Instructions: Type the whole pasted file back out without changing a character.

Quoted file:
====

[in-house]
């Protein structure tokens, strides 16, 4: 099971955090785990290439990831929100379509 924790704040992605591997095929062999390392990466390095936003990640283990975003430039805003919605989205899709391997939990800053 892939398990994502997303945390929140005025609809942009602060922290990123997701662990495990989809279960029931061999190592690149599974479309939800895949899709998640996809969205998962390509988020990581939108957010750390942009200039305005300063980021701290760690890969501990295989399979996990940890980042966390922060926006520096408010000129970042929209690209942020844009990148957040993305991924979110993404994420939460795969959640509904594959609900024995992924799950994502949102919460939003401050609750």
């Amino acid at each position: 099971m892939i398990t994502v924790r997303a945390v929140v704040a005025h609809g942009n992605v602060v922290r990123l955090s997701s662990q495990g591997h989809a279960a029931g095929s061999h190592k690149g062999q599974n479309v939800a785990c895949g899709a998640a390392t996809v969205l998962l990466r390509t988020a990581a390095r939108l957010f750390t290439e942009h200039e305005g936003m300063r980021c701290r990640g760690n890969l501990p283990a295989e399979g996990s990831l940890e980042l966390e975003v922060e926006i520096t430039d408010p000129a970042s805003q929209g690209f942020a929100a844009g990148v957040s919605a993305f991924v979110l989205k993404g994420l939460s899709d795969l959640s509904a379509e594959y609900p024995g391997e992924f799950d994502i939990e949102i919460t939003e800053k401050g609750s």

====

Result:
[in-house]
């Protein structure tokens, strides 16, 4: 099971955090785990290439990831929100379509 924790704040992605591997095929062999390392990466390095936003990640283990975003430039805003919605989205899709391997939990800053 892939398990994502997303945390929140005025609809942009602060922290990123997701662990495990989809279960029931061999190592690149599974479309939800895949899709998640996809969205998962390509988020990581939108957010750390942009200039305005300063980021701290760690890969501990295989399979996990940890980042966390922060926006520096408010000129970042929209690209942020844009990148957040993305991924979110993404994420939460795969959640509904594959609900024995992924799950994502949102919460939003401050609750």
């Amino acid at each position: 099971m892939i398990t994502v924790r997303a945390v929140v704040a005025h609809g942009n992605v602060v922290r990123l955090s997701s662990q495990g591997h989809a279960a029931g095929s061999h190592k690149g062999q599974n479309v939800a785990c895949g899709a998640a390392t996809v969205l998962l990466r390509t988020a990581a390095r939108l957010f750390t290439e942009h200039e305005g936003m300063r980021c701290r990640g760690n890969l501990p283990a295989e399979g996990s990831l940890e980042l966390e975003v922060e926006i520096t430039d408010p000129a970042s805003q929209g690209f942020a929100a844009g990148v957040s919605a993305f991924v979110l989205k993404g994420l939460s899709d795969l959640s509904a379509e594959y609900p024995g391997e992924f799950d994502i939990e949102i919460t939003e800053k401050g609750s």